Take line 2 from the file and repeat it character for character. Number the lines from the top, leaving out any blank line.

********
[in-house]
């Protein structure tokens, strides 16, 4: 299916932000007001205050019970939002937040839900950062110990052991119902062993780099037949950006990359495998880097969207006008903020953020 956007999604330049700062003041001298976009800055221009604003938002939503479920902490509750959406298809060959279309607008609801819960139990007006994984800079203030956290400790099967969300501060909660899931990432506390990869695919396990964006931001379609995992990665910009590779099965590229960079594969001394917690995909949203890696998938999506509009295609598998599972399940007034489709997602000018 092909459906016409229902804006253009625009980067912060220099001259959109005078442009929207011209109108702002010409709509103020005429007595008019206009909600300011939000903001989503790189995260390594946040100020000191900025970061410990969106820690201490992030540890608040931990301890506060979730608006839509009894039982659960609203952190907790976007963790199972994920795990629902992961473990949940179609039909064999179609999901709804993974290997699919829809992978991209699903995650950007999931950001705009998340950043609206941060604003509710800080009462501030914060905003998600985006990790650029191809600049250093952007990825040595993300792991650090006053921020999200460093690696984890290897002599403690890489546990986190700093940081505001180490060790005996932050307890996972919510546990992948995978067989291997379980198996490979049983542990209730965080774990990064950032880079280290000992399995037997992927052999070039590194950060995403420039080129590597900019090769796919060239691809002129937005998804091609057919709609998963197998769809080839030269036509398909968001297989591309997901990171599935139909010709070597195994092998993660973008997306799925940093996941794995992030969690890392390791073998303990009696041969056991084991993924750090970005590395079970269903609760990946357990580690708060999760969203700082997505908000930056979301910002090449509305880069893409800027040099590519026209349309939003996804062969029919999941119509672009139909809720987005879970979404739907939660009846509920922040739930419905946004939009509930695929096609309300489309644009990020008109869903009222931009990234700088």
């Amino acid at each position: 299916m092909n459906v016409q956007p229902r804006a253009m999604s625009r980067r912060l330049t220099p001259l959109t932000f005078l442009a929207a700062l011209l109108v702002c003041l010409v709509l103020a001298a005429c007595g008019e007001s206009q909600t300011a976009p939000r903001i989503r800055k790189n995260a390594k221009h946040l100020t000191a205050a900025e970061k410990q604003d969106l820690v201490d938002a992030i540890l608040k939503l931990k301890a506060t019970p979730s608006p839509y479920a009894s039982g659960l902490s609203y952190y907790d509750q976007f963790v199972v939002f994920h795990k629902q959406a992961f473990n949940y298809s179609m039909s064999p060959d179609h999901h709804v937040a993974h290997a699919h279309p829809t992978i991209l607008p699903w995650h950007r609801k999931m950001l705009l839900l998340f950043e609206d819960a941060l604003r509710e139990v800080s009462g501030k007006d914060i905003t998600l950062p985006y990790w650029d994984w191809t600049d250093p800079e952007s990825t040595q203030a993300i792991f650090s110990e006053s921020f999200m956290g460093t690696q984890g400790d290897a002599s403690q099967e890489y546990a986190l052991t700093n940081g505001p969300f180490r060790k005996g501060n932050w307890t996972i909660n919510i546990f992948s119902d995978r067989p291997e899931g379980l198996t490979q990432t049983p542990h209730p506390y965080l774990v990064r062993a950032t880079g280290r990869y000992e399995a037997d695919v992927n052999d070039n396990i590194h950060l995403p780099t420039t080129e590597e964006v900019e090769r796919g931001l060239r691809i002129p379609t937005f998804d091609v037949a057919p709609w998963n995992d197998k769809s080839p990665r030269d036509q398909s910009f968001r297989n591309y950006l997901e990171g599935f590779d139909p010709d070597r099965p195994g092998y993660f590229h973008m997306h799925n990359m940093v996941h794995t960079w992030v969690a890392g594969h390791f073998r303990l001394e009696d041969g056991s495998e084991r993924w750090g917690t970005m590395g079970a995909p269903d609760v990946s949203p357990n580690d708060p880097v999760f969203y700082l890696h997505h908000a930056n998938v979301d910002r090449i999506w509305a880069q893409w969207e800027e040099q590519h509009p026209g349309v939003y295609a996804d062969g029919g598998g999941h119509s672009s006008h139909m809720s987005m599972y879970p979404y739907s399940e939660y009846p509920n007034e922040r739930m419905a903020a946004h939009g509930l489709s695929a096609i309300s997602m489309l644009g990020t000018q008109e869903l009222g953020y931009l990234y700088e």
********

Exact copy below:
């Protein structure tokens, strides 16, 4: 299916932000007001205050019970939002937040839900950062110990052991119902062993780099037949950006990359495998880097969207006008903020953020 956007999604330049700062003041001298976009800055221009604003938002939503479920902490509750959406298809060959279309607008609801819960139990007006994984800079203030956290400790099967969300501060909660899931990432506390990869695919396990964006931001379609995992990665910009590779099965590229960079594969001394917690995909949203890696998938999506509009295609598998599972399940007034489709997602000018 092909459906016409229902804006253009625009980067912060220099001259959109005078442009929207011209109108702002010409709509103020005429007595008019206009909600300011939000903001989503790189995260390594946040100020000191900025970061410990969106820690201490992030540890608040931990301890506060979730608006839509009894039982659960609203952190907790976007963790199972994920795990629902992961473990949940179609039909064999179609999901709804993974290997699919829809992978991209699903995650950007999931950001705009998340950043609206941060604003509710800080009462501030914060905003998600985006990790650029191809600049250093952007990825040595993300792991650090006053921020999200460093690696984890290897002599403690890489546990986190700093940081505001180490060790005996932050307890996972919510546990992948995978067989291997379980198996490979049983542990209730965080774990990064950032880079280290000992399995037997992927052999070039590194950060995403420039080129590597900019090769796919060239691809002129937005998804091609057919709609998963197998769809080839030269036509398909968001297989591309997901990171599935139909010709070597195994092998993660973008997306799925940093996941794995992030969690890392390791073998303990009696041969056991084991993924750090970005590395079970269903609760990946357990580690708060999760969203700082997505908000930056979301910002090449509305880069893409800027040099590519026209349309939003996804062969029919999941119509672009139909809720987005879970979404739907939660009846509920922040739930419905946004939009509930695929096609309300489309644009990020008109869903009222931009990234700088």